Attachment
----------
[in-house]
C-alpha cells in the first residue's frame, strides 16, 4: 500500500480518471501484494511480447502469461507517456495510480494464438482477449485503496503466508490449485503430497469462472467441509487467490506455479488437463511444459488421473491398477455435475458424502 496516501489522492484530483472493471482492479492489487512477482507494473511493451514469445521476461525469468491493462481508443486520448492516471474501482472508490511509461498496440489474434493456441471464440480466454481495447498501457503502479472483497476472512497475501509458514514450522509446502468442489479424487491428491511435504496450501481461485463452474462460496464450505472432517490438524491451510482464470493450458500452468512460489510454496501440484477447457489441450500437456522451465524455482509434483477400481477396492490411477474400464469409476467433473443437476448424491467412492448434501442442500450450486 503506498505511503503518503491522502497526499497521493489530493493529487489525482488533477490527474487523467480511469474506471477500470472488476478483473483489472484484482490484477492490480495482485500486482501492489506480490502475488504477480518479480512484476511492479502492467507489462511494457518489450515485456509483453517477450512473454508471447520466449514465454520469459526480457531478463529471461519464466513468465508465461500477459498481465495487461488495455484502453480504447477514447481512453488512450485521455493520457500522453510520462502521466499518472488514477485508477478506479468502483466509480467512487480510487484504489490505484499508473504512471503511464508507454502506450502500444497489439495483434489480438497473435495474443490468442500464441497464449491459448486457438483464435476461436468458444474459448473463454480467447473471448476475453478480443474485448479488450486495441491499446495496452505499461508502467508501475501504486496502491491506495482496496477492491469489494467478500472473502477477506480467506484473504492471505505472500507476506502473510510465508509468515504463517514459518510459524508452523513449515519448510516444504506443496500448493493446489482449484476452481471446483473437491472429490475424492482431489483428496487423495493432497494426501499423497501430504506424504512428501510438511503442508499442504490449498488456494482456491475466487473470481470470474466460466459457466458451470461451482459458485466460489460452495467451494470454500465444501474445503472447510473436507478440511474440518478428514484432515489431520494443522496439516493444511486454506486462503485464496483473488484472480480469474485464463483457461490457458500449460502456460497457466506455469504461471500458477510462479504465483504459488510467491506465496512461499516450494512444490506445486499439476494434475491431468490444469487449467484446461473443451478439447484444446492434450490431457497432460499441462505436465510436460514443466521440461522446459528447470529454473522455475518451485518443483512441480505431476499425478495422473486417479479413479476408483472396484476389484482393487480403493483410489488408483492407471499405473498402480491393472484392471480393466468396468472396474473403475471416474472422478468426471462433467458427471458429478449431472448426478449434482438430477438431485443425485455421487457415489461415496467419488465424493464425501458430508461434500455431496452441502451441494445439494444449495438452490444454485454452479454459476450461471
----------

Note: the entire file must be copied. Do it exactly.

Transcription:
[in-house]
C-alpha cells in the first residue's frame, strides 16, 4: 500500500480518471501484494511480447502469461507517456495510480494464438482477449485503496503466508490449485503430497469462472467441509487467490506455479488437463511444459488421473491398477455435475458424502 496516501489522492484530483472493471482492479492489487512477482507494473511493451514469445521476461525469468491493462481508443486520448492516471474501482472508490511509461498496440489474434493456441471464440480466454481495447498501457503502479472483497476472512497475501509458514514450522509446502468442489479424487491428491511435504496450501481461485463452474462460496464450505472432517490438524491451510482464470493450458500452468512460489510454496501440484477447457489441450500437456522451465524455482509434483477400481477396492490411477474400464469409476467433473443437476448424491467412492448434501442442500450450486 503506498505511503503518503491522502497526499497521493489530493493529487489525482488533477490527474487523467480511469474506471477500470472488476478483473483489472484484482490484477492490480495482485500486482501492489506480490502475488504477480518479480512484476511492479502492467507489462511494457518489450515485456509483453517477450512473454508471447520466449514465454520469459526480457531478463529471461519464466513468465508465461500477459498481465495487461488495455484502453480504447477514447481512453488512450485521455493520457500522453510520462502521466499518472488514477485508477478506479468502483466509480467512487480510487484504489490505484499508473504512471503511464508507454502506450502500444497489439495483434489480438497473435495474443490468442500464441497464449491459448486457438483464435476461436468458444474459448473463454480467447473471448476475453478480443474485448479488450486495441491499446495496452505499461508502467508501475501504486496502491491506495482496496477492491469489494467478500472473502477477506480467506484473504492471505505472500507476506502473510510465508509468515504463517514459518510459524508452523513449515519448510516444504506443496500448493493446489482449484476452481471446483473437491472429490475424492482431489483428496487423495493432497494426501499423497501430504506424504512428501510438511503442508499442504490449498488456494482456491475466487473470481470470474466460466459457466458451470461451482459458485466460489460452495467451494470454500465444501474445503472447510473436507478440511474440518478428514484432515489431520494443522496439516493444511486454506486462503485464496483473488484472480480469474485464463483457461490457458500449460502456460497457466506455469504461471500458477510462479504465483504459488510467491506465496512461499516450494512444490506445486499439476494434475491431468490444469487449467484446461473443451478439447484444446492434450490431457497432460499441462505436465510436460514443466521440461522446459528447470529454473522455475518451485518443483512441480505431476499425478495422473486417479479413479476408483472396484476389484482393487480403493483410489488408483492407471499405473498402480491393472484392471480393466468396468472396474473403475471416474472422478468426471462433467458427471458429478449431472448426478449434482438430477438431485443425485455421487457415489461415496467419488465424493464425501458430508461434500455431496452441502451441494445439494444449495438452490444454485454452479454459476450461471